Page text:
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  1.  
    New to the forum so apologies if I've missed a similar topic..

    Recently bought a mid terrace house built 1863. After lifting the carpets, linoleum and slate slabs, we discovered a compacted earth floor. Initially quite surprised, but after doing a bit of research it seems like these were the norm. We've dug a couple of exploratory holes and the foundations don't go very deep, so a suspended floor is not an option.

    So the choices we have so far are;

    a) leave the earth/slate down and live with a breathable/cold floor.

    b) dig down far enough to put in a dpm/concrete slab and float a floor on top, making for a warmer floor, but compromising breathability, and potentially sending more moisture into the walls.


    Would rather use as little concrete as possible, so would love to hear if anyone has any alternatives.

    Thanks
  2.  
    Can you raise the floor a bit? The thought - leave the slate floor, place 20mm or 30mm of insulation (e.g. high density EPS) - more if you can manage the thickness - less if you can't and put an engineered wood floor over. Take advice from the wood floor manufacturer about intervening membranes. Even an engineered wood floor (1/2" or so thick of the click fit type) on its own will make a surprising difference to the warm feel of the floor.
    • CommentAuthortony
    • CommentTimeSep 29th 2017
     
    Simplest is floating floor with insulation under, I always do a combined vb/dpm on top of the insulation.
    •  
      CommentAuthorfostertom
    • CommentTimeSep 29th 2017
     
    A wide skirt of insulation laid horizontal just below ground level around the outdoor perimeter of the building - stop the downward-and-outward-back-up-to-cold-surface heat loss from the floor. A shallow french drain under it, to keep the top layers of the subsoil bone dry. Leca can double as the inorganic mineral insulation medium as well as the no-fines aggregate of the french drain. Then leave your old floors undisturbed.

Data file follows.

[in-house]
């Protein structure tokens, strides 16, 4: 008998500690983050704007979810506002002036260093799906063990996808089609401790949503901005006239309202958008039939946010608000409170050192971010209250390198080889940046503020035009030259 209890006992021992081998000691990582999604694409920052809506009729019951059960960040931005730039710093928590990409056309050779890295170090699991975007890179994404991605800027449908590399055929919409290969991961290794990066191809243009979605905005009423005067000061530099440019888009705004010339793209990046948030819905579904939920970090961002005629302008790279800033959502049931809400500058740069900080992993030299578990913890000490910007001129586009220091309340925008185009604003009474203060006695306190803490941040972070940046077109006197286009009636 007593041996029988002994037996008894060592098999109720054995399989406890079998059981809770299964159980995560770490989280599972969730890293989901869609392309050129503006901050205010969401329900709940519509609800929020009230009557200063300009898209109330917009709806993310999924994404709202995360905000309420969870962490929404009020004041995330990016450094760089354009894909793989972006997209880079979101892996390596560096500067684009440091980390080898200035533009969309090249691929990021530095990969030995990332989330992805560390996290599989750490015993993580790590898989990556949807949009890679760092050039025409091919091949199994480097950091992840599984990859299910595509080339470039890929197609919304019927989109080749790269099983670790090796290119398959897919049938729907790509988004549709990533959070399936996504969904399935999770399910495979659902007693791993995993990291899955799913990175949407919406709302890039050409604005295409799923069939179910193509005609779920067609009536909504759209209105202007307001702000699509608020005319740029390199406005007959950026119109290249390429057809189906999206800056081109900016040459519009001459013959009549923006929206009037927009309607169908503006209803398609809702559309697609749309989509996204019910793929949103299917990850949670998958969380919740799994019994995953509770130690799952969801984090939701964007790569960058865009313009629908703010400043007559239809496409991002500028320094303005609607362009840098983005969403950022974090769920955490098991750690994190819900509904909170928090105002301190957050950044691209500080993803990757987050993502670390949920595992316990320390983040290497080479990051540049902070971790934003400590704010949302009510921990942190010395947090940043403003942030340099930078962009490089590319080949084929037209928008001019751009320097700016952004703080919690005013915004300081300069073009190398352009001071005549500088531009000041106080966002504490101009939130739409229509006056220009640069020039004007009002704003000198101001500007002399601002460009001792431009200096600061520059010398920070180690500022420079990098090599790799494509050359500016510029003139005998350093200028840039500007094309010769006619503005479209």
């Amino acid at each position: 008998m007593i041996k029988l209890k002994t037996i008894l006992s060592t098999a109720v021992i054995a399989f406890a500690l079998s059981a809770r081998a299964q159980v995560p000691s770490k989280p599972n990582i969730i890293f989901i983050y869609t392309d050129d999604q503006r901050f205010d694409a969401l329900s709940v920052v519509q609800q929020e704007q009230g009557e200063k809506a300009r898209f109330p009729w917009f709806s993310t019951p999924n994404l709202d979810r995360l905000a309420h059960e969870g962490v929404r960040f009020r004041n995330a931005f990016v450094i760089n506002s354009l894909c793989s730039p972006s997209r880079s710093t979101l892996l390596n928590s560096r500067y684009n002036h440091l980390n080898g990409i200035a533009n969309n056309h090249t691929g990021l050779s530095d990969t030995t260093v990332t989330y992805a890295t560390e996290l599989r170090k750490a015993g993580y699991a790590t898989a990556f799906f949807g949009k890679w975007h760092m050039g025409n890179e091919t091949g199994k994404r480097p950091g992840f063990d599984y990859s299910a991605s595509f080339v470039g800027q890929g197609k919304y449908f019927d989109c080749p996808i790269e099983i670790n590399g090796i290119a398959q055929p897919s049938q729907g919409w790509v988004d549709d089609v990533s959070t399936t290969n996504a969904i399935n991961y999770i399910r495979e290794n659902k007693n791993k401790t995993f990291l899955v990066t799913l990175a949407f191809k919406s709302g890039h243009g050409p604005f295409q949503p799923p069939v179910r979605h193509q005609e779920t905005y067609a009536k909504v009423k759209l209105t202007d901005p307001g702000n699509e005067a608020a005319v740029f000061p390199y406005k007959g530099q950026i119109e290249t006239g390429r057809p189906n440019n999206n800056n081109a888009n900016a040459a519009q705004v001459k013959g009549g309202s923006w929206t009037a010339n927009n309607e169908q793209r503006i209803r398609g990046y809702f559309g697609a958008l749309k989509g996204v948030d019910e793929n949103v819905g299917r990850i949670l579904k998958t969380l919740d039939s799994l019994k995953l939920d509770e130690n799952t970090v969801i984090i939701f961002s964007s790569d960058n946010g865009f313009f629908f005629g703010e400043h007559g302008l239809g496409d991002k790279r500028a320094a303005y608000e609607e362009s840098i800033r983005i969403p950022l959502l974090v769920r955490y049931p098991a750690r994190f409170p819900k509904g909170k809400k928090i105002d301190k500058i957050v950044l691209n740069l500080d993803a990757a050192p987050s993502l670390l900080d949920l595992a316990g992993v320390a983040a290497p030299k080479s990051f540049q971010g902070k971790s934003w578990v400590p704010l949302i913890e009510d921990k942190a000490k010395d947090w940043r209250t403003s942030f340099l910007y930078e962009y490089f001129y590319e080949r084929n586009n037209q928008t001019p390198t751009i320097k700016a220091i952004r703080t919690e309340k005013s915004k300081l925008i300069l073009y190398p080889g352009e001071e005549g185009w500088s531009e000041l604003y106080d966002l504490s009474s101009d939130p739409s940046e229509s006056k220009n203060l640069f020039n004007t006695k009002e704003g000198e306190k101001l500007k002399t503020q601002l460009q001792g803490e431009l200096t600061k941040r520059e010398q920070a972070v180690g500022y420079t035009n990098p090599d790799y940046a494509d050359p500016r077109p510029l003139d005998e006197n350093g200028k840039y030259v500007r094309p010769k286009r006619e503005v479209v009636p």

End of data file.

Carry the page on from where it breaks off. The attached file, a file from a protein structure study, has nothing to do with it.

3.  
    The mid-terrace siting of this house will limit the effectiveness of the external wing insulation
  4.  
    You might also consider VIPs (Vacuum Insulated Panels) e.g. Kingspan Optim-R - would give good insulation for little additional depth, is a little fragile and wouldn't help with breathability. I think costs are about £60/sqm.
    •  
      CommentAuthorfostertom
    • CommentTimeSep 29th 2017
     
    Posted By: Peter_in_HungaryThe mid-terrace siting of this house will limit the effectiveness of the external wing insulation
    All the better, as v little heat gets lost to next door's subsoil. Still french drain front and rear though, to keep upper layers of the subsoil bone dry.
    •  
      CommentAuthordjh
    • CommentTimeSep 30th 2017
     
    The walls of the house act as radiators connected directly to the soil, so heat doesn't need to flow out through the soil outside it can go straight up the wall and away.
    •  
      CommentAuthordjh
    • CommentTimeSep 30th 2017
     
    I'm with Tony and Peter. Install some insulation and a floating floor. Either by building the floor up a bit or by digging down a bit first.
    •  
      CommentAuthorfostertom
    • CommentTimeSep 30th 2017